What I learned by using these tools is that blogging or using VoiceThread for discussions provides additional thinking time for students. In a traditional classroom setting, I can throw out a question and expect the usual participating students to answer. In these particular platforms, however, students showed that they took time to reflect and responded thoughtfully. I am very thankful for many great discussions, listening and reflecting time my students and I had this year.

Our year wasn’t all-tech all year around! We sang a lot (I am a choir teacher), played guitars, played games through songs students are learning (fun belongs in the classroom), and discussed our role as responsible stewards of our planet. I am particularly proud of my 3rd graders who co-wrote an original song, Go Green! for our school’s Earth week. I was blown away by the way they brainstormed ideas for us to live by. While they sang, the 5th graders used their homemade vegetable/recycled item instruments. Students were proud of their work. So was I!

Now, I find my heart full of gratefulness. I am learning that when I create a breathable, fun, purposeful learning space, students’ learning experiences exceed my expectation. Learning and teaching isn’t easy. But I am grateful for people and resources that are available to me. The more I learn, I feel like I don’t know much!

I guess I better go and learn some more. :-) I can’t wait for next school year!

Celebrating You – my heart-felt words for 2 students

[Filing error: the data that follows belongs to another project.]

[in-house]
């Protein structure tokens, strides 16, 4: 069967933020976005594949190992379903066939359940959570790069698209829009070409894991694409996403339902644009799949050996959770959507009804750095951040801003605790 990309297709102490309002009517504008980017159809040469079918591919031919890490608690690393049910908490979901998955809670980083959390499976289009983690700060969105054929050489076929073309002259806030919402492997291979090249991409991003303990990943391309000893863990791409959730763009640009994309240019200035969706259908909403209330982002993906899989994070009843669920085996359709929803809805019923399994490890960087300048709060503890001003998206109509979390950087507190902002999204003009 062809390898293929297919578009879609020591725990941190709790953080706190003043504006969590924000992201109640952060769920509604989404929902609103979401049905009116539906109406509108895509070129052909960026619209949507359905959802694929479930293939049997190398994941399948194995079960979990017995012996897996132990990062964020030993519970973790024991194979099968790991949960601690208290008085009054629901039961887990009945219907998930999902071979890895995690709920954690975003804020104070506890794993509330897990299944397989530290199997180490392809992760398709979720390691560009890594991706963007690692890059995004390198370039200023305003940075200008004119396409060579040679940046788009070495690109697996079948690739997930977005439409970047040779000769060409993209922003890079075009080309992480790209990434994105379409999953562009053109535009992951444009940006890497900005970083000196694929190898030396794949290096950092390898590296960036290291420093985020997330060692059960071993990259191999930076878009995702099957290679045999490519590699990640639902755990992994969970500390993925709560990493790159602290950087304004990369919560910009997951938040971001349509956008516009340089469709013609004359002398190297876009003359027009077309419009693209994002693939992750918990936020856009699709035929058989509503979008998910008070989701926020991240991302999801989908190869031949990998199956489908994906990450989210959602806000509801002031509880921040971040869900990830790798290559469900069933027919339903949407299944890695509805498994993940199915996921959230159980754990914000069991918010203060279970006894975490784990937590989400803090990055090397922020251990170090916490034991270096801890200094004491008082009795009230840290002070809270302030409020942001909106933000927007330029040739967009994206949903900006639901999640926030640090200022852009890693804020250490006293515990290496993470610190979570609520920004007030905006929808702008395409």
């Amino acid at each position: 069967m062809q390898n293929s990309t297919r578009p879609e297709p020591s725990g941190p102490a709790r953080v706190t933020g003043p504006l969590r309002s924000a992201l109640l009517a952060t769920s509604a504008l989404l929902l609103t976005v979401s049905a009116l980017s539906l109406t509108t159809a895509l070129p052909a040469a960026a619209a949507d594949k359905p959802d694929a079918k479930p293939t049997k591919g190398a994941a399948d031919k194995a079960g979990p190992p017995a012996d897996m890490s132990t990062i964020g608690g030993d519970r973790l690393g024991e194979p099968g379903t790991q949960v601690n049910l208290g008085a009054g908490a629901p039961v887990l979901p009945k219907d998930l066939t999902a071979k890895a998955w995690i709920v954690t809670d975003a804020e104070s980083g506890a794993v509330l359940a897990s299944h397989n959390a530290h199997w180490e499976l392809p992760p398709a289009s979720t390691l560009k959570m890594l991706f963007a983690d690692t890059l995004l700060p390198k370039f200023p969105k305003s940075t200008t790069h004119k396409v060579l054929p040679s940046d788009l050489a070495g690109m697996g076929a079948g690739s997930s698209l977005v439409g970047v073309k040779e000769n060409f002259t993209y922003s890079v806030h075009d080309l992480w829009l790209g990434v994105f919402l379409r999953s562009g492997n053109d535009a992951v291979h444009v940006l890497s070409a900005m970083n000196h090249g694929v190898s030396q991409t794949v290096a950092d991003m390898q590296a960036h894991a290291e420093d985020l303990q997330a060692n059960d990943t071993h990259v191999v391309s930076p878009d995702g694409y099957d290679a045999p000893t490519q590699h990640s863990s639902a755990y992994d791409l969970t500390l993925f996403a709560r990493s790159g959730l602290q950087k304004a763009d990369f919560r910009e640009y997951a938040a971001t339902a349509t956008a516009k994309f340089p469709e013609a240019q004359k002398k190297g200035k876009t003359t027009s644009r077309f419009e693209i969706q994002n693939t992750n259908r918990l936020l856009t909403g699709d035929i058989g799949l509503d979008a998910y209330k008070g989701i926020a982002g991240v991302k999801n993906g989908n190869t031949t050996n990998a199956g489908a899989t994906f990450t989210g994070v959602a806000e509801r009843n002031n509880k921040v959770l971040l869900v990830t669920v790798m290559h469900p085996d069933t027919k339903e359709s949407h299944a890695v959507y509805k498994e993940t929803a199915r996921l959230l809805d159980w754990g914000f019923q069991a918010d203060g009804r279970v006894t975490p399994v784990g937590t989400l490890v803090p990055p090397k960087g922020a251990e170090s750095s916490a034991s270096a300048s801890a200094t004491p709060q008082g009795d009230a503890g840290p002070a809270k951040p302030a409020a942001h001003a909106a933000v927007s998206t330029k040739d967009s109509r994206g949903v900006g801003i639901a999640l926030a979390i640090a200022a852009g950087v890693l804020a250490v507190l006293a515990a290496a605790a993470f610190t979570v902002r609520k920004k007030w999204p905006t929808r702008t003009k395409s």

{I gave this speech during the 2010 commencement at our school as we recognized graduating students}

I have had the privilege of teaching this graduating class for many years. I am proud of who they have become today. So congratulations, 8th graders!

Before they graduate, however, I would like to recognize two students who have demonstrated their excellence & passion for music.

The first student is like a ninja in training. He takes lessons and learns from masters (his piano teacher, his Dad, & me) & and learns well. He practices a lot – but one would never know since he does it discretely. When he practices piano or guitar, he ends up practicing a piece until he gets it right. As he builds his skills during the practice, he would check in with the”masters” to get their approval or more of their insight.
He truly loves music.
To this student, I would like to say this: I hope you continue making music and share your love for it with a greater audience.
Music is something you love, something you enjoy, something that is part of who you are. Connect with others by sharing your music. Share it while it’s in infancy, adolescence, and maturity. You will only learn more. Thank you for sharing this part of you with me and your class. I am proud of you for singing in the concert choir for 2 years, playing the guitar in chapels and in concerts and playing Bach on the piano. I will remember you by your rendition of Bohemian Rhapsody which you learned well for your final project! You are an exceptional young man. Congratulations, _____! Here’s to a great journey!